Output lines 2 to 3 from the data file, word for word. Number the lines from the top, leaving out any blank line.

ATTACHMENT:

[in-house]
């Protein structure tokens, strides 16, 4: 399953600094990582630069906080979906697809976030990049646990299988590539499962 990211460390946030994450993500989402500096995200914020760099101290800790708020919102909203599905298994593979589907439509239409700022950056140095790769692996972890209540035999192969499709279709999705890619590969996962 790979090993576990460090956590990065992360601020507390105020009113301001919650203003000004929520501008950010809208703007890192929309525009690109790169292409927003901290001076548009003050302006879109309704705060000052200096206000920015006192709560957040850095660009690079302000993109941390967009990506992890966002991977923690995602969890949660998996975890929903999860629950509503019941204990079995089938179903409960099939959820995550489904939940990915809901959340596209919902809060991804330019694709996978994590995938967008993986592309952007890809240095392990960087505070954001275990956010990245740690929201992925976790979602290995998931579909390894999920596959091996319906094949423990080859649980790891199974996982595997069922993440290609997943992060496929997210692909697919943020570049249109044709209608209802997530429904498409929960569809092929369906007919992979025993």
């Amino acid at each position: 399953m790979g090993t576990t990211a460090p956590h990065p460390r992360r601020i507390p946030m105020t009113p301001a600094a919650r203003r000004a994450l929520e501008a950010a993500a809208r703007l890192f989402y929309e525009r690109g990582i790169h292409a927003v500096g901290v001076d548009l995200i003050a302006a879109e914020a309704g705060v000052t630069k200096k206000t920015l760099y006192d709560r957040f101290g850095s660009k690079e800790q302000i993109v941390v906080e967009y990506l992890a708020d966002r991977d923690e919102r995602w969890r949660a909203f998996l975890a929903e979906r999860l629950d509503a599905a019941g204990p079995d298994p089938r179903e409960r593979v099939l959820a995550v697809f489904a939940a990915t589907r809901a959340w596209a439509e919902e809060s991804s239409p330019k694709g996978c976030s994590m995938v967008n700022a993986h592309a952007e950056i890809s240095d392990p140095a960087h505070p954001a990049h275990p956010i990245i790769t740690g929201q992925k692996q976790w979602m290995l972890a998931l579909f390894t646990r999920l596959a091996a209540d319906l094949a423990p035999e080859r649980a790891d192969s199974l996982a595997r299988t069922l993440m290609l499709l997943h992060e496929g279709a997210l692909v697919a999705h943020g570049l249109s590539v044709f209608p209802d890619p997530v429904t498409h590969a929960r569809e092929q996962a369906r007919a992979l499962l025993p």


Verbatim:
């Protein structure tokens, strides 16, 4: 399953600094990582630069906080979906697809976030990049646990299988590539499962 990211460390946030994450993500989402500096995200914020760099101290800790708020919102909203599905298994593979589907439509239409700022950056140095790769692996972890209540035999192969499709279709999705890619590969996962 790979090993576990460090956590990065992360601020507390105020009113301001919650203003000004929520501008950010809208703007890192929309525009690109790169292409927003901290001076548009003050302006879109309704705060000052200096206000920015006192709560957040850095660009690079302000993109941390967009990506992890966002991977923690995602969890949660998996975890929903999860629950509503019941204990079995089938179903409960099939959820995550489904939940990915809901959340596209919902809060991804330019694709996978994590995938967008993986592309952007890809240095392990960087505070954001275990956010990245740690929201992925976790979602290995998931579909390894999920596959091996319906094949423990080859649980790891199974996982595997069922993440290609997943992060496929997210692909697919943020570049249109044709209608209802997530429904498409929960569809092929369906007919992979025993």
């Amino acid at each position: 399953m790979g090993t576990t990211a460090p956590h990065p460390r992360r601020i507390p946030m105020t009113p301001a600094a919650r203003r000004a994450l929520e501008a950010a993500a809208r703007l890192f989402y929309e525009r690109g990582i790169h292409a927003v500096g901290v001076d548009l995200i003050a302006a879109e914020a309704g705060v000052t630069k200096k206000t920015l760099y006192d709560r957040f101290g850095s660009k690079e800790q302000i993109v941390v906080e967009y990506l992890a708020d966002r991977d923690e919102r995602w969890r949660a909203f998996l975890a929903e979906r999860l629950d509503a599905a019941g204990p079995d298994p089938r179903e409960r593979v099939l959820a995550v697809f489904a939940a990915t589907r809901a959340w596209a439509e919902e809060s991804s239409p330019k694709g996978c976030s994590m995938v967008n700022a993986h592309a952007e950056i890809s240095d392990p140095a960087h505070p954001a990049h275990p956010i990245i790769t740690g929201q992925k692996q976790w979602m290995l972890a998931l579909f390894t646990r999920l596959a091996a209540d319906l094949a423990p035999e080859r649980a790891d192969s199974l996982a595997r299988t069922l993440m290609l499709l997943h992060e496929g279709a997210l692909v697919a999705h943020g570049l249109s590539v044709f209608p209802d890619p997530v429904t498409h590969a929960r569809e092929q996962a369906r007919a992979l499962l025993p």